Here, the competition is much more intense. Video platforms such as Snapchat, TikTok, Instagram, and Facebook all compete for video viewers.

YouTube is the most popular online video platform, a hybrid between a video search engine and a social media platform with a continuous feed prompted by social interactions and engagement. In fact, the platform is so popular that is the second most visited website on the internet. After being acquired by Google in 2006 for $1.65 billion, the platform now boasts over 2 billion registered users. Collectively, these users upload 500 hours of video every minute. The platform competes with other video engines like Vimeo, Dailymotion, and social platforms like IGTV, TikTok, and Twitch.

Google also faces strong competition for viewers from streaming services offered by Disney, Netflix, Amazon, and Hulu. The company does not operate its own streaming platform, instead offering the somewhat underdeveloped video aggregation service Google TV.

However, it should be noted that Google TV serves ads to consumers based on their viewing history. The presence of this feature could be construed as an attempt to compensate for the revenue lost to social media platforms mentioned earlier.


In cloud computing, Google’s main competitors are Microsoft and Amazon who both have greater market share in the industry.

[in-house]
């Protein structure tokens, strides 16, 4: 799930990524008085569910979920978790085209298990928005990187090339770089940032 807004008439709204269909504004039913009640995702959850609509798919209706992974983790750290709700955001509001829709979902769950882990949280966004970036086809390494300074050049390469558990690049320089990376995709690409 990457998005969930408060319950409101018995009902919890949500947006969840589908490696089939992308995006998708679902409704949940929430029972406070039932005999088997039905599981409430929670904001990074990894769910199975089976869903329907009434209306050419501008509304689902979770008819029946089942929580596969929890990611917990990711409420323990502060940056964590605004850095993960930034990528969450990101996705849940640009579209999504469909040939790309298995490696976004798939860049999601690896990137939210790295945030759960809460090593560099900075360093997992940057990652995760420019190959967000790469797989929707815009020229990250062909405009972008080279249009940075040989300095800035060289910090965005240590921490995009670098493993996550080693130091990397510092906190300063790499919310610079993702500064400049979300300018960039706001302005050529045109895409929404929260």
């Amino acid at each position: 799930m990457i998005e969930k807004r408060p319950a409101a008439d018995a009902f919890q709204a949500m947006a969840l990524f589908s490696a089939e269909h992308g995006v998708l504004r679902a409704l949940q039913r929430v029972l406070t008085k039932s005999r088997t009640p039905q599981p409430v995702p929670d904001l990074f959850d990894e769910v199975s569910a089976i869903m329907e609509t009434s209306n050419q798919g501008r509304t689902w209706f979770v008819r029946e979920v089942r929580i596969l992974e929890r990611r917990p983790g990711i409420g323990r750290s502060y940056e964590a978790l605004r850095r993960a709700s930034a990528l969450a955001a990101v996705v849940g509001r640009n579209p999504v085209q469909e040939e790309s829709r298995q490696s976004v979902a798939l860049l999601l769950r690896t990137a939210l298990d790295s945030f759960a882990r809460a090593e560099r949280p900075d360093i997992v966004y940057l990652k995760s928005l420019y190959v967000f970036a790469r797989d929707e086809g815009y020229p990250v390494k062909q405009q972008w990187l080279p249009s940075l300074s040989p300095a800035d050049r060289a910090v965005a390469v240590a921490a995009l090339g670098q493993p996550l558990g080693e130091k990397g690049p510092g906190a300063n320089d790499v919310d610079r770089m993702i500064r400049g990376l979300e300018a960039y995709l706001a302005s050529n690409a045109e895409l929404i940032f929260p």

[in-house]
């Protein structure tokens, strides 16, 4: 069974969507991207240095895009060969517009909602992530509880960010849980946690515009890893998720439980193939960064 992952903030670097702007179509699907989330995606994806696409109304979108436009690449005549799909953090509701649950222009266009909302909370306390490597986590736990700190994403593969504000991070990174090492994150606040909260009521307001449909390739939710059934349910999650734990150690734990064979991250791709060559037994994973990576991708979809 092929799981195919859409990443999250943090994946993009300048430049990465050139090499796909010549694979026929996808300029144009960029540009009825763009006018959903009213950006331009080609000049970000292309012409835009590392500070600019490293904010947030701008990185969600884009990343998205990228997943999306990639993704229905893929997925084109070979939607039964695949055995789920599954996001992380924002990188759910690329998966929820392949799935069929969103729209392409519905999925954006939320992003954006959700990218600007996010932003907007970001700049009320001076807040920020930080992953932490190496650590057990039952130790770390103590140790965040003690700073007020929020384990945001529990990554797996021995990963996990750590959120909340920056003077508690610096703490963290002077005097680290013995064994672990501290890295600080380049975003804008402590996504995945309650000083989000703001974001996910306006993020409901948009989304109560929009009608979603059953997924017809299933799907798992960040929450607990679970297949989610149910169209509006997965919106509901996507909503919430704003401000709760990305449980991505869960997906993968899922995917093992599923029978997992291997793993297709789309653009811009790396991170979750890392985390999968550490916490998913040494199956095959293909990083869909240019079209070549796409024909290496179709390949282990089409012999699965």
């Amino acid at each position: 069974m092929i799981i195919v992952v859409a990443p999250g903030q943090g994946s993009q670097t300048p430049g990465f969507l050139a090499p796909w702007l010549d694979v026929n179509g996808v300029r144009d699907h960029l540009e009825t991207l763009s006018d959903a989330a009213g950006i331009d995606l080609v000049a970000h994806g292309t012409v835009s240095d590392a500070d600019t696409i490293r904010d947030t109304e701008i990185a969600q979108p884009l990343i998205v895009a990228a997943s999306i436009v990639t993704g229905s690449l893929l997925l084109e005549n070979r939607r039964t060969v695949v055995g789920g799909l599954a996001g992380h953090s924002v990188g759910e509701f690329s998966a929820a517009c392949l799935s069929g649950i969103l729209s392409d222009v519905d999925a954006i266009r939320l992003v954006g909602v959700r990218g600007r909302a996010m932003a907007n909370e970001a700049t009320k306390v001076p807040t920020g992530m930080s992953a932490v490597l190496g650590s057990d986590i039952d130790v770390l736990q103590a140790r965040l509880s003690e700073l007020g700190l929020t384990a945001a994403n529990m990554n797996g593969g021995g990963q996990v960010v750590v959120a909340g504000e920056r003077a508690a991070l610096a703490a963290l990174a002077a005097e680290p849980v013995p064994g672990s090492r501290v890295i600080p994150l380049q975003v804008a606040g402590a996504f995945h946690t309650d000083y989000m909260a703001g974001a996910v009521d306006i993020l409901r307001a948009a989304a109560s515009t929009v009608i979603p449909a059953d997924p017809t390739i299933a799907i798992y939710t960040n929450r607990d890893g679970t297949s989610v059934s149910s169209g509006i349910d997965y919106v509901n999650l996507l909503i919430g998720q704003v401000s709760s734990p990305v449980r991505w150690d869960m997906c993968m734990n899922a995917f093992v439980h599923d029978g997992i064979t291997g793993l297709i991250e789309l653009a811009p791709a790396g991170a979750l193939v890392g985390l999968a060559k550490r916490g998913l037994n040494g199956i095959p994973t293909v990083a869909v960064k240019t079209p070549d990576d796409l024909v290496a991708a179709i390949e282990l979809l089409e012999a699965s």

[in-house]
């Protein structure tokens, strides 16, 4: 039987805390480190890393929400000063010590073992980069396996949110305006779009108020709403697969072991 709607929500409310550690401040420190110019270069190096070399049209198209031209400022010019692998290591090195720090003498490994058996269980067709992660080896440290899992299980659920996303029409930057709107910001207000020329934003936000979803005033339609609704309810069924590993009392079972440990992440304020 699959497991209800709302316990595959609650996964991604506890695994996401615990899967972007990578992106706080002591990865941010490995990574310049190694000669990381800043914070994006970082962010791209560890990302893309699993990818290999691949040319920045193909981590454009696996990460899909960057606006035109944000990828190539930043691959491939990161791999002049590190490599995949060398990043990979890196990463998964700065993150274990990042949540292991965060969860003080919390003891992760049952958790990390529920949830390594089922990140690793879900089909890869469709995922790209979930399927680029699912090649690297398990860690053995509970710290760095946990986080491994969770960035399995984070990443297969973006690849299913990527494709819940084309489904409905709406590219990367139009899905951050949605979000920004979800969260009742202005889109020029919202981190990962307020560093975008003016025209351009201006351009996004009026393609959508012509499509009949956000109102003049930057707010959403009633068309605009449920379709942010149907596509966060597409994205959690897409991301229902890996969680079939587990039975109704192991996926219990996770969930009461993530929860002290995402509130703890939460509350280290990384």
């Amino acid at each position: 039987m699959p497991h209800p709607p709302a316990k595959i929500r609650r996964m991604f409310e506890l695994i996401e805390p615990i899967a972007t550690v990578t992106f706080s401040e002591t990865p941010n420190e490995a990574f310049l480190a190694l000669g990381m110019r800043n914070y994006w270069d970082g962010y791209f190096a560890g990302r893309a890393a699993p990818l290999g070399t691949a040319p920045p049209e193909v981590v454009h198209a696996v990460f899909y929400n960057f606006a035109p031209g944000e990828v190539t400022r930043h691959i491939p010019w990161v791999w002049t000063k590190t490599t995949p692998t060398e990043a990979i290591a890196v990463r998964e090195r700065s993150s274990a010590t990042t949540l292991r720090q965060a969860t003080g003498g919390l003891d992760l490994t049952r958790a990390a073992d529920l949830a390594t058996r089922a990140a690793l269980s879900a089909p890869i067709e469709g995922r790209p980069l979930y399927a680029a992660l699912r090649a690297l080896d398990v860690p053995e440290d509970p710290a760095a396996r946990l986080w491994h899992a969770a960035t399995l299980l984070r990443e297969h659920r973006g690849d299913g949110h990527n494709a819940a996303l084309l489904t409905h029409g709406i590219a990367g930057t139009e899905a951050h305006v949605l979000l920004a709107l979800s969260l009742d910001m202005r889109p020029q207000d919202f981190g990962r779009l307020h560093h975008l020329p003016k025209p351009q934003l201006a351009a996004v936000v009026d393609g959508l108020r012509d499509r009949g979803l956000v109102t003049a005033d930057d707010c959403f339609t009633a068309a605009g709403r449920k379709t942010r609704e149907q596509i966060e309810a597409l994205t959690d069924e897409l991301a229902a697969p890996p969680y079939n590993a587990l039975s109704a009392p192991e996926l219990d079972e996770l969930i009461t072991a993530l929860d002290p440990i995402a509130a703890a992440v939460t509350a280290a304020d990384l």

Google must also compete with smaller but no less significant companies in technology and database services, semiconductor manufacturing, consumer electronics, and customer relationship management (CRM). These include IBM, SAP, Cisco, Oracle, Samsung, and Salesforce.

Google’s Pixel smartphone is also up against similar offerings from Sony, Apple, Samsung, LG, Oppo, and lesser-known Chinese brands Huawei and Xiaomi.

Other Bets

Under the hood of Google’s 161 billion in revenues (2019), it hides an accounting item called “other bets.” That accounting item might hide the next big thing in technology and business. Yet, as Alphabet shows its “other bets” on its financials, we can try to understand where Google’s hidden gem is and where the future of technology and business might be heading toward.

Key takeaways:

  • Google has total dominance in organic and paid search, controlling over 92% of the market. But in markets without first-mover advantage, it faces stiff competition.
  • As fundamentally an advertising business, Facebook is perhaps the biggest competitor of Google with Amazon a close second. Users are spending more time on social media and eCommerce sites to search for what they need. As a result, advertisers and advertising revenue must follow the crowd.
  • Google is a significant player in cloud services, but it sits behind Microsoft and Amazon in terms of market share. It also faces established competition in technology and database services, consumer electronics, and CRM.

Read Also: Google Business Model, How Does Google Make Money, Google History, Google SWOT, Google Organizational Structure, How Does YouTube Make Money, How To Use Google Sheets.